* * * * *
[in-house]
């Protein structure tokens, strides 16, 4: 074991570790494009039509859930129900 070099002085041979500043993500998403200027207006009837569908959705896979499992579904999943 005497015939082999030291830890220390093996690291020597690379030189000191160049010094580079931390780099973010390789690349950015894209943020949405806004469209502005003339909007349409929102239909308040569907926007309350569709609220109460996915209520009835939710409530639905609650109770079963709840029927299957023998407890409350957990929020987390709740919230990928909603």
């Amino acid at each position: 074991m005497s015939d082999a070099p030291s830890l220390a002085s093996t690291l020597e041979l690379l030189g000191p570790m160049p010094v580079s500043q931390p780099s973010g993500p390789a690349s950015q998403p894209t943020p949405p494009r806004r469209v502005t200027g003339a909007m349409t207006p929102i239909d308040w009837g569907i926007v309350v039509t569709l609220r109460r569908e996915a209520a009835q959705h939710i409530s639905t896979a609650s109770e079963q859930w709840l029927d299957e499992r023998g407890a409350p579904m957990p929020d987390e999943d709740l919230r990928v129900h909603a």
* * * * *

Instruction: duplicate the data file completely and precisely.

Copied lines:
[in-house]
């Protein structure tokens, strides 16, 4: 074991570790494009039509859930129900 070099002085041979500043993500998403200027207006009837569908959705896979499992579904999943 005497015939082999030291830890220390093996690291020597690379030189000191160049010094580079931390780099973010390789690349950015894209943020949405806004469209502005003339909007349409929102239909308040569907926007309350569709609220109460996915209520009835939710409530639905609650109770079963709840029927299957023998407890409350957990929020987390709740919230990928909603």
């Amino acid at each position: 074991m005497s015939d082999a070099p030291s830890l220390a002085s093996t690291l020597e041979l690379l030189g000191p570790m160049p010094v580079s500043q931390p780099s973010g993500p390789a690349s950015q998403p894209t943020p949405p494009r806004r469209v502005t200027g003339a909007m349409t207006p929102i239909d308040w009837g569907i926007v309350v039509t569709l609220r109460r569908e996915a209520a009835q959705h939710i409530s639905t896979a609650s109770e079963q859930w709840l029927d299957e499992r023998g407890a409350p579904m957990p929020d987390e999943d709740l919230r990928v129900h909603a």